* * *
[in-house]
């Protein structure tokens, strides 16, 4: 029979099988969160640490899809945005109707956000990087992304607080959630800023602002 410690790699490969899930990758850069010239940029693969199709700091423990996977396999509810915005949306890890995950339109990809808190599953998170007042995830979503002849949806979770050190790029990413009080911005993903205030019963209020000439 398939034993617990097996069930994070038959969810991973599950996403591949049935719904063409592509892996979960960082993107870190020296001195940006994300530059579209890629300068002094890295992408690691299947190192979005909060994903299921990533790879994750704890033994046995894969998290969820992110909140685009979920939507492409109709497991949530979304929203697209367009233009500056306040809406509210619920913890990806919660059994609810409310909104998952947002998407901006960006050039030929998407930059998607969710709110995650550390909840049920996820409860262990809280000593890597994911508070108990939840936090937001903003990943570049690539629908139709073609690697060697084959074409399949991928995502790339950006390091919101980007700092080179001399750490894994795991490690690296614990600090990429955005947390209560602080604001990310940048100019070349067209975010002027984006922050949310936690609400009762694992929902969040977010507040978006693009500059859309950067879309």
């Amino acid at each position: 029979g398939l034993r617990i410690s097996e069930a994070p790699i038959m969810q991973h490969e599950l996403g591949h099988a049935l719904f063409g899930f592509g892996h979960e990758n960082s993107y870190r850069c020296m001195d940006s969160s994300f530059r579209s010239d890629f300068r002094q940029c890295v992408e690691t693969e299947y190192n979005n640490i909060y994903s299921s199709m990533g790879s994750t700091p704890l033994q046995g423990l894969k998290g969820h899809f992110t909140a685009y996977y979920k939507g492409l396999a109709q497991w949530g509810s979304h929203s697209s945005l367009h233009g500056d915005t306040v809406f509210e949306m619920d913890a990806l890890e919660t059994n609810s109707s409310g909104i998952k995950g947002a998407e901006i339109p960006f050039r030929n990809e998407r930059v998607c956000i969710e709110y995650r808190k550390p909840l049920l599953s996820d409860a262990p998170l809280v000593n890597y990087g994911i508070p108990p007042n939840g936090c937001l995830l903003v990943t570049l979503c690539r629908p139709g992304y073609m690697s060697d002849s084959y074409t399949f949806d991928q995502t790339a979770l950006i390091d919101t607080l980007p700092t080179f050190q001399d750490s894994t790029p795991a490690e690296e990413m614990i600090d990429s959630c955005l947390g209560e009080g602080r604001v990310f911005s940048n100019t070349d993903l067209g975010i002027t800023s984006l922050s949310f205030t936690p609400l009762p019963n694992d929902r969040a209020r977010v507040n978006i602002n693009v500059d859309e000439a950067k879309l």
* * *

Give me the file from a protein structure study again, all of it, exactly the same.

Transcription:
[in-house]
């Protein structure tokens, strides 16, 4: 029979099988969160640490899809945005109707956000990087992304607080959630800023602002 410690790699490969899930990758850069010239940029693969199709700091423990996977396999509810915005949306890890995950339109990809808190599953998170007042995830979503002849949806979770050190790029990413009080911005993903205030019963209020000439 398939034993617990097996069930994070038959969810991973599950996403591949049935719904063409592509892996979960960082993107870190020296001195940006994300530059579209890629300068002094890295992408690691299947190192979005909060994903299921990533790879994750704890033994046995894969998290969820992110909140685009979920939507492409109709497991949530979304929203697209367009233009500056306040809406509210619920913890990806919660059994609810409310909104998952947002998407901006960006050039030929998407930059998607969710709110995650550390909840049920996820409860262990809280000593890597994911508070108990939840936090937001903003990943570049690539629908139709073609690697060697084959074409399949991928995502790339950006390091919101980007700092080179001399750490894994795991490690690296614990600090990429955005947390209560602080604001990310940048100019070349067209975010002027984006922050949310936690609400009762694992929902969040977010507040978006693009500059859309950067879309």
């Amino acid at each position: 029979g398939l034993r617990i410690s097996e069930a994070p790699i038959m969810q991973h490969e599950l996403g591949h099988a049935l719904f063409g899930f592509g892996h979960e990758n960082s993107y870190r850069c020296m001195d940006s969160s994300f530059r579209s010239d890629f300068r002094q940029c890295v992408e690691t693969e299947y190192n979005n640490i909060y994903s299921s199709m990533g790879s994750t700091p704890l033994q046995g423990l894969k998290g969820h899809f992110t909140a685009y996977y979920k939507g492409l396999a109709q497991w949530g509810s979304h929203s697209s945005l367009h233009g500056d915005t306040v809406f509210e949306m619920d913890a990806l890890e919660t059994n609810s109707s409310g909104i998952k995950g947002a998407e901006i339109p960006f050039r030929n990809e998407r930059v998607c956000i969710e709110y995650r808190k550390p909840l049920l599953s996820d409860a262990p998170l809280v000593n890597y990087g994911i508070p108990p007042n939840g936090c937001l995830l903003v990943t570049l979503c690539r629908p139709g992304y073609m690697s060697d002849s084959y074409t399949f949806d991928q995502t790339a979770l950006i390091d919101t607080l980007p700092t080179f050190q001399d750490s894994t790029p795991a490690e690296e990413m614990i600090d990429s959630c955005l947390g209560e009080g602080r604001v990310f911005s940048n100019t070349d993903l067209g975010i002027t800023s984006l922050s949310f205030t936690p609400l009762p019963n694992d929902r969040a209020r977010v507040n978006i602002n693009v500059d859309e000439a950067k879309l």